Dream Center, a philanthropic organization affiliated with a Pentecostal church that funds programs across the country for underprivileged people, had no experience in higher education when it signed the deal with EDMC.

The $60 million acquisition transferred dozens of for-profit colleges with about 60,000 students and 15,000 faculty and staff, in an effort to use a nonprofit status to breathe new life into beleaguered schools. In 2015, EDMC reached a $100 million settlement with federal and state officials who alleged admissions staff illegally recruited students. EDMC admitted no wrongdoing.

But the complicated nature of the deal and Dream Center’s ties to for-profit schools roiled usually subdued officials at the country’s six regional accreditation agencies. Accreditation — higher education's way of enforcing quality control measures — reviews finances, academics, policies and other measures to ensure schools are meeting minimum standards.

In June 2018, the Pittsburgh Post-Gazette reported that Art Institute campuses in Michigan, Illinois and Colorado had lost accreditation five months earlier, yet Dream Center had continued to market the schools as accredited. Sen. Dick Durbin, D-Ill., citing the Post-Gazette’s report, called for a Congressional inquiry.

Emails released last week show a lengthy discussion among Dream Center executives and lawyers about whether to appeal or sue the Higher Learning Commission, the Chicago-based accreditation agency that revoked approvals on Jan. 20, 2018.

Dream Center ultimately decided to close the schools and chose not to notify students about the accreditation status until June 20, 2018 — all while students at those schools were kept in the dark and completed two terms of courses that were unaccredited.

“Why appeal if we are going to close these schools?” wrote Randall Barton, chair of Dream Center Education Holdings, in an email to lawyers on May 31, 2018.

Mr. Barton added that Dream Center would have never bought those schools had he known they needed to be accredited at the closing of the deal.

He also discussed pressuring the Higher Learning Commission, or HLC. “It seems to me we need to go to Chicago and sit down and state to HLC that you deceived us,” Mr. Barton wrote. “If HLC cooperates and gives maximum flexibility we will agree not to sue them for what will be a multi-million dollar suit.”

Even as Dream Center shuttered 18 Art Institutes in July 2018, accreditation setbacks hampered Dream Center’s takeover of the Art Institute of Pittsburgh and other campuses. The Art Institute of Pittsburgh’s accreditation agency, the Middle States Commission on Higher Education, refused to approve the sale and gradually placed the school on stricter watch.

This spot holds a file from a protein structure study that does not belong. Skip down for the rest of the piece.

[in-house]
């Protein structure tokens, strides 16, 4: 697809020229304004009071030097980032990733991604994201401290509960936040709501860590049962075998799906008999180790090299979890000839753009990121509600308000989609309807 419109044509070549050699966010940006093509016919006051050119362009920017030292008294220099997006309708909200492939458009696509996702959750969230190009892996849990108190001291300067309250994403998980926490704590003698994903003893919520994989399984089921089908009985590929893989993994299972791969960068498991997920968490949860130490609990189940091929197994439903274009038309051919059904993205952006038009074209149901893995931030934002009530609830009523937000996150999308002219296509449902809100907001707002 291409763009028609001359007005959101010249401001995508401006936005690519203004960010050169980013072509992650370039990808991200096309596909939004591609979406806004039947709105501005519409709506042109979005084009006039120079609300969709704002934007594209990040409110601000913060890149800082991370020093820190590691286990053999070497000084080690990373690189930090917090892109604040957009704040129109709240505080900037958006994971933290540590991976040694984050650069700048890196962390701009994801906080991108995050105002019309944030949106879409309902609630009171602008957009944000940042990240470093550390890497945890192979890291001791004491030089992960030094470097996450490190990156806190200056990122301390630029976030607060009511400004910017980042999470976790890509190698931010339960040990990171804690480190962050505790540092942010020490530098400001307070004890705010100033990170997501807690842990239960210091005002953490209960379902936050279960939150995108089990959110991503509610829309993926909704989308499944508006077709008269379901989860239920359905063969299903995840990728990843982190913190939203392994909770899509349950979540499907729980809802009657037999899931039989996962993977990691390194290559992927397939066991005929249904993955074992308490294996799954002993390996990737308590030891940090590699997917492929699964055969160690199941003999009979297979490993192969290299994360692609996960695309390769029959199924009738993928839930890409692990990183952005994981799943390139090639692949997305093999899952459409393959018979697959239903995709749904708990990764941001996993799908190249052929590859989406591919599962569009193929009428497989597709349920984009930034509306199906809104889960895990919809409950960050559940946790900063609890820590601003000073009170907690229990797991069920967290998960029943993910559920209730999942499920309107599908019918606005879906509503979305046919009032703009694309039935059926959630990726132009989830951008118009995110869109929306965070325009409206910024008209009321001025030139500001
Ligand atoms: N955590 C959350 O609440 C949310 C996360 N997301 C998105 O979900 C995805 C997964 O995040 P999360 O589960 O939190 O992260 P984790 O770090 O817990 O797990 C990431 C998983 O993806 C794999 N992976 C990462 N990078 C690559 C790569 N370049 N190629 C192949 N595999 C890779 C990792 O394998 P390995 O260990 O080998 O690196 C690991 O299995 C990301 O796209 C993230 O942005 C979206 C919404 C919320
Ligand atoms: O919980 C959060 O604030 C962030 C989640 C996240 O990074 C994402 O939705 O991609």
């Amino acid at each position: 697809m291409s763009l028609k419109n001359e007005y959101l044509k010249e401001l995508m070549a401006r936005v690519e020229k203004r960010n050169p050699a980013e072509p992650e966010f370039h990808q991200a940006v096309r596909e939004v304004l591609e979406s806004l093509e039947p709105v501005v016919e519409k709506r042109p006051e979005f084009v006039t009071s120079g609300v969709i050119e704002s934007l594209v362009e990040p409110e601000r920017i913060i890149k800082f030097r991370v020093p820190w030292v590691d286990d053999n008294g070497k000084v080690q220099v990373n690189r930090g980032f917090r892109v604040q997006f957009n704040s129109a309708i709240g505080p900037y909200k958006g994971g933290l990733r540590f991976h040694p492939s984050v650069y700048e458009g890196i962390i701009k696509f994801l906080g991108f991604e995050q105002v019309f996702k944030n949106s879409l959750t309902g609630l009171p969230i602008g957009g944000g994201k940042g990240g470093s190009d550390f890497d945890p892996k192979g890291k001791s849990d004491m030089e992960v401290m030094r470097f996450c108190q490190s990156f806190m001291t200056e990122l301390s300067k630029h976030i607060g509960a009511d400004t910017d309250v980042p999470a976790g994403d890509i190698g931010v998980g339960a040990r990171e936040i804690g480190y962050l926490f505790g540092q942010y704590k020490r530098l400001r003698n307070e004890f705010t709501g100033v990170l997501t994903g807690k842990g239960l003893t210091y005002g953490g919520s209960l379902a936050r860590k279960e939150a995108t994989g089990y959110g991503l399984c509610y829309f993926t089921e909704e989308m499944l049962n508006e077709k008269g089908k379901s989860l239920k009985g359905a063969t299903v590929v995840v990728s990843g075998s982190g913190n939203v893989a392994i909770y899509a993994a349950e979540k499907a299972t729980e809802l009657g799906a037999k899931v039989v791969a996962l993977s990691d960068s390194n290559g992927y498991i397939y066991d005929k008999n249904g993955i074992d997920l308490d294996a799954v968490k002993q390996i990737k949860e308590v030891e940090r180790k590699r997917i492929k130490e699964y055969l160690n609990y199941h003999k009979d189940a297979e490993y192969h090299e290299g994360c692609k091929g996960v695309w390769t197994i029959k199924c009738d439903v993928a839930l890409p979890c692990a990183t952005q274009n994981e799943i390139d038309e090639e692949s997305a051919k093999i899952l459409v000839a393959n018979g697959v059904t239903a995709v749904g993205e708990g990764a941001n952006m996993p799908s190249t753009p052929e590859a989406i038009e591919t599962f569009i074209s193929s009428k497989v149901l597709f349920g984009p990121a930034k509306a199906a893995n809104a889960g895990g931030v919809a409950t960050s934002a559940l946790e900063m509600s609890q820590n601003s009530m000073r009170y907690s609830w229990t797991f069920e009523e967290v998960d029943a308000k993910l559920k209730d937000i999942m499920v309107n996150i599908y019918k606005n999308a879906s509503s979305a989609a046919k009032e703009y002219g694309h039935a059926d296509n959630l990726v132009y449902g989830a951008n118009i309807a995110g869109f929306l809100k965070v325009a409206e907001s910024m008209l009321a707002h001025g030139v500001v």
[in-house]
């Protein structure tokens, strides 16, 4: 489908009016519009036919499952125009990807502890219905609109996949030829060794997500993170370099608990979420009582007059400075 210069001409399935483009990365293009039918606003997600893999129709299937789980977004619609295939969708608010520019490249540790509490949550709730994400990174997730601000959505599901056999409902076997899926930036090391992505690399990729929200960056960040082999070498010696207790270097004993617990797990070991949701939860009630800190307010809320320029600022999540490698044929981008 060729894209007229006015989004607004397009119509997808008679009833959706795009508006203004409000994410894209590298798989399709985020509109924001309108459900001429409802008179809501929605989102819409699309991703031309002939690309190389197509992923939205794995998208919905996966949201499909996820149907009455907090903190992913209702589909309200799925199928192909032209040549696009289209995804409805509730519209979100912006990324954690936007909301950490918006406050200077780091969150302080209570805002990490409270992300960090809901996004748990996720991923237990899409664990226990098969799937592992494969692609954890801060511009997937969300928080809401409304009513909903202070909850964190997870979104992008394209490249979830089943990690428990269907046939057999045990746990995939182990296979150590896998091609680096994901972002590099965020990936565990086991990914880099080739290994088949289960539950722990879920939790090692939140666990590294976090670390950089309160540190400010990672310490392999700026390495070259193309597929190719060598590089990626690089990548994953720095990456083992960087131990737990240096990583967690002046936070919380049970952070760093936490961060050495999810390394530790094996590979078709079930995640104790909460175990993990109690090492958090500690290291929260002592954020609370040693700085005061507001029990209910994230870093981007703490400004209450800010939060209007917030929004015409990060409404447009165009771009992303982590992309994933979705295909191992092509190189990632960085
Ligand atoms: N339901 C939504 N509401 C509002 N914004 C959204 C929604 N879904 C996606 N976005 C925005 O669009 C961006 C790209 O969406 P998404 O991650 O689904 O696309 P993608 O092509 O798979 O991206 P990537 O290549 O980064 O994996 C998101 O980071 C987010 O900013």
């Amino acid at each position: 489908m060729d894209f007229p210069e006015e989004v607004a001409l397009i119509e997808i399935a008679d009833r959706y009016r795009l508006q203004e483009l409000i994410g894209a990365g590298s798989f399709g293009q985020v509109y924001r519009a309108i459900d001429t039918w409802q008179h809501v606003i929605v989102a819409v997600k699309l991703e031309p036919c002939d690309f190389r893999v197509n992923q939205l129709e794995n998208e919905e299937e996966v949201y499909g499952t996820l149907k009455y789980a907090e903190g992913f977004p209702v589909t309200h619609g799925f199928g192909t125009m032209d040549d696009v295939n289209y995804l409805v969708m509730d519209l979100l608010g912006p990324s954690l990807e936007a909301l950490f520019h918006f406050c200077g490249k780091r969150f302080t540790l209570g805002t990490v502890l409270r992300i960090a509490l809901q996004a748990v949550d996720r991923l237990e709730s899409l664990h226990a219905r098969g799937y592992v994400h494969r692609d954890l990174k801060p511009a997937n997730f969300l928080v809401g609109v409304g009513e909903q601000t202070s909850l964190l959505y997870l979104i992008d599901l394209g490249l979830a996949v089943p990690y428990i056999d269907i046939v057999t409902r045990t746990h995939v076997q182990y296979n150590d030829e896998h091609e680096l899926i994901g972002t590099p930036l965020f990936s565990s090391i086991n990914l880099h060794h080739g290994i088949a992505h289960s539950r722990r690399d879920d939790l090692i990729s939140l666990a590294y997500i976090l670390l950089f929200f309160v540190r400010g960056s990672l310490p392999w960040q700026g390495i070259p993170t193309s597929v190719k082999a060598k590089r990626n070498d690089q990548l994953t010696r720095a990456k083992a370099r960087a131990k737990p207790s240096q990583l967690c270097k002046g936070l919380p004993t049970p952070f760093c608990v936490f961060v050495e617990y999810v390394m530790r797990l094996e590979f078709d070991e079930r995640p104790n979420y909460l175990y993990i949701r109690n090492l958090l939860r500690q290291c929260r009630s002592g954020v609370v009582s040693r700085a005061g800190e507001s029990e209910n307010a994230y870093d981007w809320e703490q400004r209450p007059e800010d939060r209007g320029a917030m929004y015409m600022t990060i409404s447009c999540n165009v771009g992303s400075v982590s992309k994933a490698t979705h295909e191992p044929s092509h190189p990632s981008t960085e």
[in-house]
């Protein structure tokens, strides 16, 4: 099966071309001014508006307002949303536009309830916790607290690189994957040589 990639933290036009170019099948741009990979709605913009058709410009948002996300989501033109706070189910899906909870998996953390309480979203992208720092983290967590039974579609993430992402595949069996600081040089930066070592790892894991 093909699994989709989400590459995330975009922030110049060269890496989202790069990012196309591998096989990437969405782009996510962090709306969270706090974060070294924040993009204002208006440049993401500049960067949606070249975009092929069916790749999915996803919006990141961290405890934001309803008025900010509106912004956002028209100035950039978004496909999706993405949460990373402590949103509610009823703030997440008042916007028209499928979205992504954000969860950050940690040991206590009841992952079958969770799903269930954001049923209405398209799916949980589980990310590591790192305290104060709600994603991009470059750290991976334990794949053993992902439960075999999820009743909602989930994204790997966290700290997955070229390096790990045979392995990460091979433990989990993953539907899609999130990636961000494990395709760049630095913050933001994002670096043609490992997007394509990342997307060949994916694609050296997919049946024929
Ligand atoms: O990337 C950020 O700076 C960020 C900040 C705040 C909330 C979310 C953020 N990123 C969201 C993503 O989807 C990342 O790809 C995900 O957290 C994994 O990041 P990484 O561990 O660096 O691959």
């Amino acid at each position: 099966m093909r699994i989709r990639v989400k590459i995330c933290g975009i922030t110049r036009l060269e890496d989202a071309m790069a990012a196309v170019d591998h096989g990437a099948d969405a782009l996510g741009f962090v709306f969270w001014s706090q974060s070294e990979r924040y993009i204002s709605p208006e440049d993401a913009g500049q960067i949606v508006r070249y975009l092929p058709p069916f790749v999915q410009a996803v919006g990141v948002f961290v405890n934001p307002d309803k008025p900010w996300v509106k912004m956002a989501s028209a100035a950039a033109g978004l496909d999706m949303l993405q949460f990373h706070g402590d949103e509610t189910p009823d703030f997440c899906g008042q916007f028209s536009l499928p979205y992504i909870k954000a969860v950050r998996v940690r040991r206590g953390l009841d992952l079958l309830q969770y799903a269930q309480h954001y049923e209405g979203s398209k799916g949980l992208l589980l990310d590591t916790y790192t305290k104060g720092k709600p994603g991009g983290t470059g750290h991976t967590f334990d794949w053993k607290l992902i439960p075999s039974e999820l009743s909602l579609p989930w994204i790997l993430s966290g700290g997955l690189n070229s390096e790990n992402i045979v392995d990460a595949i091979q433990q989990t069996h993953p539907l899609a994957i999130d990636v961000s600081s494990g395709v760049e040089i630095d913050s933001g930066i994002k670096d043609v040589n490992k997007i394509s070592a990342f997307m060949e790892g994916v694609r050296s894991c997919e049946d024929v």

In January, Dream Center asked a judge to place the Art Institute of Pittsburgh and other former EDMC schools in federal receivership, which is akin to bankruptcy. In court filings, Dream Center estimated the former EDMC schools would lose a total of $64 million in 2019.

After trying to sell the Art Institute of Pittsburgh, the federal receiver told students the 98-year-old school was closed at 5:30 p.m. on March 8.

Leaks started investigation

The inquiry from the House Labor and Education Committee began in February, committee staffers said, around the time it obtained emails leaked from a source. The staffers said the emails contradicted the department’s previous statements to Congress and questioned deep ties between some department officials and the for-profit education industry.

In July 2018, the department reversed a policy that had long prohibited schools from retroactively accrediting programs. Just weeks before, a Dream Center executive was caught on audio promising faculty that accreditation would be restored because the Education Department “went so far as to change a regulation at DOE to make it easy for HLC to help us.”

Ms. Hill, the department’s spokeswoman, said those comments had been “cherry-picked” and sought to distance the department from Dream Center.

“The fact that Dream Center executives characterized a policy decision on a pending appeal was somehow about them is disingenuous but not surprising,” Ms. Hill said. “They were trying to make it appear they had control of the mess they had made.”

Mr. Scott’s letter, dated July 16 and made public last week, requested interviews with four Education Department officials, as well as copies of emails and text messages among top officials related to Dream Center.

In a letter responding to Mr. Scott last week, Reed D. Rubinstein, the Education Department’s acting general counsel, defended the agency’s handling of Dream Center’s problems, suggesting previous approaches to ailing schools were ineffective.

“The department worked tirelessly with the accreditation agencies to ensure that students could complete their educational programs, preventing a repeat of the catastrophic Obama administration Corinthian College collapse,” Mr. Rubinstein wrote, referring to the for-profit school that shuttered in 2015, leaving 80,000 students eligible for loan forgiveness.